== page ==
The Science behind Timeqube and How Vision Works

Written by Andy

You might think a glowing cube is a new, fancy and cool way to show time. It surely is, but the strength of Timeqube lies much deeper and is rooted in how our vision works.

Long Story Short

We humans see objects differently depending where they appear in the visual field. In the center of your eyesight objects look sharp and clear. The more they move outwards from the center, the more blurred they appear.

We generally observe less details to the objects that appear outside of the focal area. But the parafoveal and peripheral vision as they are called play a very important role in defining the context of the scene we are observing.  They allow brain to process information in a different, more holistic way while our central, so called foveal vision provides focus, both visual and cognitive.

As multiple research has found, simple objects in the peripheral field can stimulate sub-conscious awareness. That is exactly why the Timeqube in the corner of your meeting table (parafoveal / peripheral field) will keep you aware of time while you can fully focus on the meeting and its participants (foveal vision, conscious focus). This is why Timeqube is 100% non-distractive.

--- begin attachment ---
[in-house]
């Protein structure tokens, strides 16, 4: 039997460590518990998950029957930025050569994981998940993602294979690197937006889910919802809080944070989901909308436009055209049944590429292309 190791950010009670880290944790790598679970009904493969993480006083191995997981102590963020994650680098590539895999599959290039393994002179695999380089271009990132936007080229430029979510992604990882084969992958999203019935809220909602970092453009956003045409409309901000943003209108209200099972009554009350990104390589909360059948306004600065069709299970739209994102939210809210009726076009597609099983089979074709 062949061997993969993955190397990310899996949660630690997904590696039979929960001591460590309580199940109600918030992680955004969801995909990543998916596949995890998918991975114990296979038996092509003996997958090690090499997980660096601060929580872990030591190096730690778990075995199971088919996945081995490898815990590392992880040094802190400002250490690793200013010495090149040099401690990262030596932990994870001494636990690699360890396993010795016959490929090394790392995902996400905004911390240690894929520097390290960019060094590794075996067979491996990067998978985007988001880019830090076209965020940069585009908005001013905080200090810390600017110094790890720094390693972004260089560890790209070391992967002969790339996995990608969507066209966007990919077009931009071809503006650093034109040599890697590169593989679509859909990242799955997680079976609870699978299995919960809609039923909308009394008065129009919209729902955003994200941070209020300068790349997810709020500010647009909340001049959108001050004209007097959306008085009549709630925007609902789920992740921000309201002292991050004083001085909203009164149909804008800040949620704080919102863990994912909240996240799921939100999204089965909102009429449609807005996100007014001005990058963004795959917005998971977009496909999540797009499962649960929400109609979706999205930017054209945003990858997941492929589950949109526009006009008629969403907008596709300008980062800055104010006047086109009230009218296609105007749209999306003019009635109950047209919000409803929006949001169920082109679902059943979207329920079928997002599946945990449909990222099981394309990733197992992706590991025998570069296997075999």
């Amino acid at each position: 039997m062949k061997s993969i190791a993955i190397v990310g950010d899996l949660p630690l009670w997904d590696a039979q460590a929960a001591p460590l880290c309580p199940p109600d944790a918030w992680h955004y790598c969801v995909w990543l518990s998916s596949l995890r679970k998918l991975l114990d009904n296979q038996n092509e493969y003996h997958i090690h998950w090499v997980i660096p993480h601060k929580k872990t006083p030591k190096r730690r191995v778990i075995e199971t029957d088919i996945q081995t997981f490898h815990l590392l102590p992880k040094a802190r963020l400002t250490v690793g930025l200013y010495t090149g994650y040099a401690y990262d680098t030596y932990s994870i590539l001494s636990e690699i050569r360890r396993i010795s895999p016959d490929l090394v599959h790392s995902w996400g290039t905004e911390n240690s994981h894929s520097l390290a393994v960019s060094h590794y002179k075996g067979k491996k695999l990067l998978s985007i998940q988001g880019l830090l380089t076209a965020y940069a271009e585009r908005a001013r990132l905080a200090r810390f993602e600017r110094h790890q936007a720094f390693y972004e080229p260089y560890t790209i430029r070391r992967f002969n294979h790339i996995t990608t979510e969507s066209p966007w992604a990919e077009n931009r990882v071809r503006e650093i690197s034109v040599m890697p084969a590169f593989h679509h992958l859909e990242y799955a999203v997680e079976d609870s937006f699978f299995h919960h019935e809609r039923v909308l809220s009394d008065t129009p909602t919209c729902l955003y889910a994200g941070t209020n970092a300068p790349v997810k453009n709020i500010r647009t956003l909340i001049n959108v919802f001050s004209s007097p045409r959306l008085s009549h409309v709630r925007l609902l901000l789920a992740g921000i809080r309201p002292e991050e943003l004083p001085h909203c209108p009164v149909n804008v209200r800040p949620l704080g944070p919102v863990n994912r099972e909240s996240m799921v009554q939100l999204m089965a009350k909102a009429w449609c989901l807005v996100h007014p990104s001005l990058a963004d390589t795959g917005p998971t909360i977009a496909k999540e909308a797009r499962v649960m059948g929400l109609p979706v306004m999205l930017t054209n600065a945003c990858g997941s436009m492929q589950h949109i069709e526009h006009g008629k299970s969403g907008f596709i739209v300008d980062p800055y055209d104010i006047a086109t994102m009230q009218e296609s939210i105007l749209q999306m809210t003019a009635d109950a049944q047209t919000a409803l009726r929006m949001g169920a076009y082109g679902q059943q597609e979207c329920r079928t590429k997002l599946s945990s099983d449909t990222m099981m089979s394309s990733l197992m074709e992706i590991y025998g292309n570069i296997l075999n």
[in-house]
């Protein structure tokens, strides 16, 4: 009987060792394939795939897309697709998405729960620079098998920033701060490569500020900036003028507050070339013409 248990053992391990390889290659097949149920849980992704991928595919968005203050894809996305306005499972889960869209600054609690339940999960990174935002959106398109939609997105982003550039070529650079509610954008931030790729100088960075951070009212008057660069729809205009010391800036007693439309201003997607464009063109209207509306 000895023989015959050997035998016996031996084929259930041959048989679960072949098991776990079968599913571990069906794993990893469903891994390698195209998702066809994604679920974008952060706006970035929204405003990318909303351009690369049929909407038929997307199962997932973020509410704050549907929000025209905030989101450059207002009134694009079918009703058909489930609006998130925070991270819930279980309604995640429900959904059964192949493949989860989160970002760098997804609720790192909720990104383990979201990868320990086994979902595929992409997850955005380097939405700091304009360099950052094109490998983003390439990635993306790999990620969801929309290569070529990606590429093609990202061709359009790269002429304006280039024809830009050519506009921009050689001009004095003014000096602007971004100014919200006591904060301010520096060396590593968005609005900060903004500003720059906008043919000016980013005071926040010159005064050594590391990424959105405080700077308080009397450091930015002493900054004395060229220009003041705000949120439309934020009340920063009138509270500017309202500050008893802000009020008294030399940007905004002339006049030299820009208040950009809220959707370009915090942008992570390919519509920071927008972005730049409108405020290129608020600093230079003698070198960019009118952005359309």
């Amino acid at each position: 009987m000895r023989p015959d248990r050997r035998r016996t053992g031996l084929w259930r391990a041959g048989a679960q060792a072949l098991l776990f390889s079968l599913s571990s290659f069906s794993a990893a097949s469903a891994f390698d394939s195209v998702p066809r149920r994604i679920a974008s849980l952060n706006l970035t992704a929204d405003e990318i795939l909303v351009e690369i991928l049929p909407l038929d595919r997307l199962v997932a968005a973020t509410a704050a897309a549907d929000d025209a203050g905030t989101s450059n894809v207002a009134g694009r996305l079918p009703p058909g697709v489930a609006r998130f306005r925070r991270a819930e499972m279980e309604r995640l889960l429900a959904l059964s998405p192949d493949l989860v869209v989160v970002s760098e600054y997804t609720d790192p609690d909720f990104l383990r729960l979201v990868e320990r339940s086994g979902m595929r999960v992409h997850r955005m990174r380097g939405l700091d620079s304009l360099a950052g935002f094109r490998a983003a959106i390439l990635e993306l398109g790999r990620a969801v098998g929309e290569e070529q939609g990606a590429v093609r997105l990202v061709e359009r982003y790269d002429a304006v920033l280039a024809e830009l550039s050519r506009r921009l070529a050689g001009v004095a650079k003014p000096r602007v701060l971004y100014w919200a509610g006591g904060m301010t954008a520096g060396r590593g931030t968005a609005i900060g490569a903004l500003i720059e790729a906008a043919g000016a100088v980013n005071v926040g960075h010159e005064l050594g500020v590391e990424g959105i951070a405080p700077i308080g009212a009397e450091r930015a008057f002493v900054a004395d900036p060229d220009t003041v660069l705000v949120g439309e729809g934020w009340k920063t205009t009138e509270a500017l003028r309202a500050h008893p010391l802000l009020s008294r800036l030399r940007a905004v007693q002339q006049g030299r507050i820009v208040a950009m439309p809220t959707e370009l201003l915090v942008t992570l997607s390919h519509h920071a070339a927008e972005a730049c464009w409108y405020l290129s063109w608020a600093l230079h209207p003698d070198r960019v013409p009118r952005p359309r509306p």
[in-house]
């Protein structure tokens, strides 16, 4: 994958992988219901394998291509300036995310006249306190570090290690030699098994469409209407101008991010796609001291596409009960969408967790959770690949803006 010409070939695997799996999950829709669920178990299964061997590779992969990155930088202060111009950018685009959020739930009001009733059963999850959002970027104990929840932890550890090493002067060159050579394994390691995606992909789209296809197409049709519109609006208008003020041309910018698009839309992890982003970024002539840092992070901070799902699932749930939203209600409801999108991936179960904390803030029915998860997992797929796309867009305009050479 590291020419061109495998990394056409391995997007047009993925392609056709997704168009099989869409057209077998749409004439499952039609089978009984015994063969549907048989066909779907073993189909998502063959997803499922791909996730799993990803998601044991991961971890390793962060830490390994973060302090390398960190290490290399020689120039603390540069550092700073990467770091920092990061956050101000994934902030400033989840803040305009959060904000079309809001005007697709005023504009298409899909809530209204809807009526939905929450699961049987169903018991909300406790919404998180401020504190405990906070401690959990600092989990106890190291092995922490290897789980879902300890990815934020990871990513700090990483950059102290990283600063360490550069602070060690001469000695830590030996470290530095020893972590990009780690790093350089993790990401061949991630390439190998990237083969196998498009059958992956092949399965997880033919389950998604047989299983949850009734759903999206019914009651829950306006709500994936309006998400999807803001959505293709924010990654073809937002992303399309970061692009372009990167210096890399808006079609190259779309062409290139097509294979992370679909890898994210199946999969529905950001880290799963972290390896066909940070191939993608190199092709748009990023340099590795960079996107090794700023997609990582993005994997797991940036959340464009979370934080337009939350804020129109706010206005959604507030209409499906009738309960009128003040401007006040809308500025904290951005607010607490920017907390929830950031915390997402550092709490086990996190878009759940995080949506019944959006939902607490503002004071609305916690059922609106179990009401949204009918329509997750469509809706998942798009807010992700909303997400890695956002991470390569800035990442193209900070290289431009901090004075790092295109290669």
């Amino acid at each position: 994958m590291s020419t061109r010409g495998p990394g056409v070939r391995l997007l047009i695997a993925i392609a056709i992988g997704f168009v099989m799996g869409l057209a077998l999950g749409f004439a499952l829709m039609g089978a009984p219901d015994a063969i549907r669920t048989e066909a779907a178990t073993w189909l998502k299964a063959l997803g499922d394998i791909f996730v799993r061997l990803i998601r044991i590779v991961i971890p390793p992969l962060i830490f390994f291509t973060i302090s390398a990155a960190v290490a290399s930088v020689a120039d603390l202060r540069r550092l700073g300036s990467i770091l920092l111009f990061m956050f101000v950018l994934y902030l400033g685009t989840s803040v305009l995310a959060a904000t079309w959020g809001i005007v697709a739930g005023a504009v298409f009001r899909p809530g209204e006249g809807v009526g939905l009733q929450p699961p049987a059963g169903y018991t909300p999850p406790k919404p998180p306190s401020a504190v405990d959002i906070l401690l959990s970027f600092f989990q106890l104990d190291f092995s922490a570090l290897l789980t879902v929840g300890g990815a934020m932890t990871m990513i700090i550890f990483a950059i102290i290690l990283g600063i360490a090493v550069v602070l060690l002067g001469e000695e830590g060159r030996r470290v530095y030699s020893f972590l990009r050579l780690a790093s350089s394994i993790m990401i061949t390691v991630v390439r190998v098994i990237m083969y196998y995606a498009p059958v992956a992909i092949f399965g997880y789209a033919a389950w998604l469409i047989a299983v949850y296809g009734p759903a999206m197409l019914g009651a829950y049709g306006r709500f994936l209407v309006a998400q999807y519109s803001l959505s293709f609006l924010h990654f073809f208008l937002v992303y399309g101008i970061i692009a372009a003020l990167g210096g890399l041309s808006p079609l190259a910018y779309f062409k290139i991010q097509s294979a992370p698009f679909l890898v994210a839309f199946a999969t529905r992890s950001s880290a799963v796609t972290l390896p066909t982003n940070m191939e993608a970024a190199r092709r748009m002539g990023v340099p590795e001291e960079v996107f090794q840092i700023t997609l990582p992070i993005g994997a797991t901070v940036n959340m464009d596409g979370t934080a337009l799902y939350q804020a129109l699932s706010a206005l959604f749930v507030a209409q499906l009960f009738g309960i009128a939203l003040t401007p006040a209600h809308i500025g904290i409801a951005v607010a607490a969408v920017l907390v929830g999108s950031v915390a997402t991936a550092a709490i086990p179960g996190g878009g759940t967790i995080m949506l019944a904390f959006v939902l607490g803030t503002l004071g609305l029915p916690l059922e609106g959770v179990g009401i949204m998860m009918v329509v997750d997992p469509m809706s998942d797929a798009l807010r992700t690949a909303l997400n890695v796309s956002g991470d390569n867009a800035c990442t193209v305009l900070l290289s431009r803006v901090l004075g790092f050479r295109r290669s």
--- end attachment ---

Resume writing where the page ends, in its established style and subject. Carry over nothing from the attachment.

Leonardo da Vinci (1452–1519) is believed to be the first to recognize the special optical qualities of the eye. He wrote “The function of the human eye … was described by a large number of authors in a certain way. But I found it to be completely different.” His main experimental finding was that there is only a distinct and clear vision at the line of sight—the optical line that ends at the fovea. Although he did not use these words literally he actually is the father of the modern distinction between foveal and peripheral vision.

banerek timeqube min

More Interesting Terms and Definitions

Foveal vision – this region correspends to maintaining of the visual gaze on a single location. An animal can exhibit visual fixation if they possess a fovea in the anatomy of their eye. The fovea is typically located at the center of the retina and is the point of clearest vision.

Parafoveal vision –  this region contains a mixture of cones and rods and does not provide as high a resolution as does the fovea. Although rods do not permit color vision, they respond to much lower illuminance. Nighttime vision is performed primarily with the rods.

Peripheral vision, or indirect vision, is vision as it occurs outside the point of fixation, i.e. away from the center of gaze. The vast majority of the area in the visual field is included in the notion of peripheral vision

Research Papers